small business

The recent political conventions have included a plethora of rhetoric about how each political party is going to make the economy stronger. Unfortunately, neither party adequately discussed the most important engine of economic growth. That engine is small businesses.

Employment by the Fortune 500, the largest corporations in the US, has been approximately 16% of total US employment for the last ten years. Employment by businesses not in the Fortune 500 has grown by about 6 million since 2005.

But one of the interesting – and alarming – trends in the last few years among larger small businesses is a reluctance to grow. When I started consulting with small businesses in 1992, the primary focus of most of my clients was growth. This was in large part due to the fast growing economy of the 1990s.

Much of this entrepreneurship was stimulated by the Reagan tax cuts that directly affected the amount of taxes small businesses paid. Since most small businesses are taxed at the personal tax rate, lower tax rates in the higher tax bracket motivate small businesses to take risks and expand.

Much less publicized was the significant amount of government regulation that Reagan eliminated during his Presidency. Reducing regulations allowed small business owners to devote resources to growing their businesses, not complying with the productivity-destroying regulations of over-aggressive bureaucrats.

After the recession of 2008-2009, many of my clients began to restrain their growth. When they reached capacity, they delayed investments in expansion or simply refused to expand. In many cases, they expressed that it simply was not worth the risk when more than half of any incremental earnings would go to a variety of taxes.

This problem was complicated by Obamacare which increased regulation and health cost for any company with more than fifty full-time equivalent employees. (A full time equivalent is a full-time worker or multiple workers who work 40 hours per week.) Now, in addition to higher taxes, adding employees also brought with it more regulation, paperwork, and a legal requirement to provide healthcare.

The level of new regulations and paperwork that my clients face now versus five to ten years ago is stunning. There is not a month that goes by where I do not have a client hand me a government form that requires the small business to file more paperwork to comply with another new regulation or represent an attempt to extort even more money out of the business from a local, state, or national entity. Most of these reports ask for obscure and essentially meaningless information. All of them have the hidden agenda of trying to catch the business owner not complying with some silly regulation that most often the business owner has never even heard of. It is “government gotcha” at its best.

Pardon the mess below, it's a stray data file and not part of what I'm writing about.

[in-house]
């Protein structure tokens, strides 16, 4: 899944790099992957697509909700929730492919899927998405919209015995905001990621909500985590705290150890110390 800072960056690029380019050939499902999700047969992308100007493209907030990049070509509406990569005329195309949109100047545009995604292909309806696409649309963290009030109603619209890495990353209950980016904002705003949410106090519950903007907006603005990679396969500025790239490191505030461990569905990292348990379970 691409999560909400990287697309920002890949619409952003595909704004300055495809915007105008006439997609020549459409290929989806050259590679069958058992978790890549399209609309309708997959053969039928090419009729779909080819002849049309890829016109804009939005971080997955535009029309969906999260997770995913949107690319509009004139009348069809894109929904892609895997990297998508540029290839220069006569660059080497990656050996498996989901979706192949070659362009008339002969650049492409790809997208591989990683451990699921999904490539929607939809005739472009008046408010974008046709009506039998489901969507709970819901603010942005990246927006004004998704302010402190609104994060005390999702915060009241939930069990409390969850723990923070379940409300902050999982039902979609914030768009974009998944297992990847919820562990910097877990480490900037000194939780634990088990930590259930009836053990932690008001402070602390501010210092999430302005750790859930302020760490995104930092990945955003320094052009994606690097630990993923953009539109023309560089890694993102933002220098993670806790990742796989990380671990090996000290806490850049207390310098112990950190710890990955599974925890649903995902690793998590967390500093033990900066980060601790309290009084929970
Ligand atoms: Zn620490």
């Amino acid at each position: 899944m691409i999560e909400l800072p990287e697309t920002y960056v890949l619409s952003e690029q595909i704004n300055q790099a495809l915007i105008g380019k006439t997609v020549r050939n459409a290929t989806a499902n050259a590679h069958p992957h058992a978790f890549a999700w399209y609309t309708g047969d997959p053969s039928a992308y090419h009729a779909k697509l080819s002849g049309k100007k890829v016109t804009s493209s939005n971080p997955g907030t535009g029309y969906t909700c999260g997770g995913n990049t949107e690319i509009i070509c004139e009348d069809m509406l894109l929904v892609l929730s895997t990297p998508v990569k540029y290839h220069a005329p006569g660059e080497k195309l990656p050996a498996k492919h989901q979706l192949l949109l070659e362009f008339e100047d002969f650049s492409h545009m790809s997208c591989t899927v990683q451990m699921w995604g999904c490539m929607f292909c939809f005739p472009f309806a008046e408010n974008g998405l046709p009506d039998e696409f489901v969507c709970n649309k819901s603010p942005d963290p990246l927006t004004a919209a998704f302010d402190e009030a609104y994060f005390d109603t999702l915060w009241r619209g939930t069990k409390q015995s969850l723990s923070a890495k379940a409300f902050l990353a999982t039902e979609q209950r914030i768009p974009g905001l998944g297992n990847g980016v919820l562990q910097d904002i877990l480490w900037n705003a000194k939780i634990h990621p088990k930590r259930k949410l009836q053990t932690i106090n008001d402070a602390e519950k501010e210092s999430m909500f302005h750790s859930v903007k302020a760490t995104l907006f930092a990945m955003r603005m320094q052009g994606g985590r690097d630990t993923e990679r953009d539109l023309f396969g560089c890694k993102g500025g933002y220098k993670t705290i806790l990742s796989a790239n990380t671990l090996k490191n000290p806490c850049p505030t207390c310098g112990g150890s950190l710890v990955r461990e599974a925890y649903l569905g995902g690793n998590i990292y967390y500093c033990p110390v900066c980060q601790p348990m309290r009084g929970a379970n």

No matter what their background or experience, small business owners who want to survive quickly learn to invest their money where they get a return. Similarly, if the combination of high taxes and over-regulation makes an investment less attractive, they will choose not to expand.

If you remove startups from the equation, employment growth among small businesses has been very slow since the last recession. And, honestly, many of the recent startups represent people who have become self-employed as contractors because they cannot find full time employment. They are really employment alternatives, not small businesses in the traditional sense.

The engine of employment growth, the small businesses of 5- 30 employees, have not added employees at the same rates as they did over the fifty years prior to 2009.

Business owners, especially small business owners, are the engine that drives economic growth of the US. Historically, they are the source of most new job creation in this country. It is their energy, creativity and entrepreneurial talent that makes our economy grow. Regulatory and tax policies that inhibit the growth of these businesses is a major reason for the lack of economic growth in the US.

Government programs have a high financial and social cost, and they are much less effective at stimulating economic growth. Ronald Reagan is more known for his tax cuts than for eliminating large amounts of silly government regulation. But history shows that his attack on over-regulation had a huge impact on the economy because it stimulated the grow of small businesses.

It is also worth noting that all small business owners are not filthy rich. In fact, most owners of smaller businesses are members of the middle class. The policies of the last decade of government have rewarded the very rich and helped the poor. The middle class and small business owners have been penalized.

Thus far neither political party has clearly indicated how they are going to make the government friendlier to small businesses. Unless the party that wins takes actions to help small businesses, the economy will continue to grow sluggishly – at best – because small businesses are what stimulates economic growth in the US.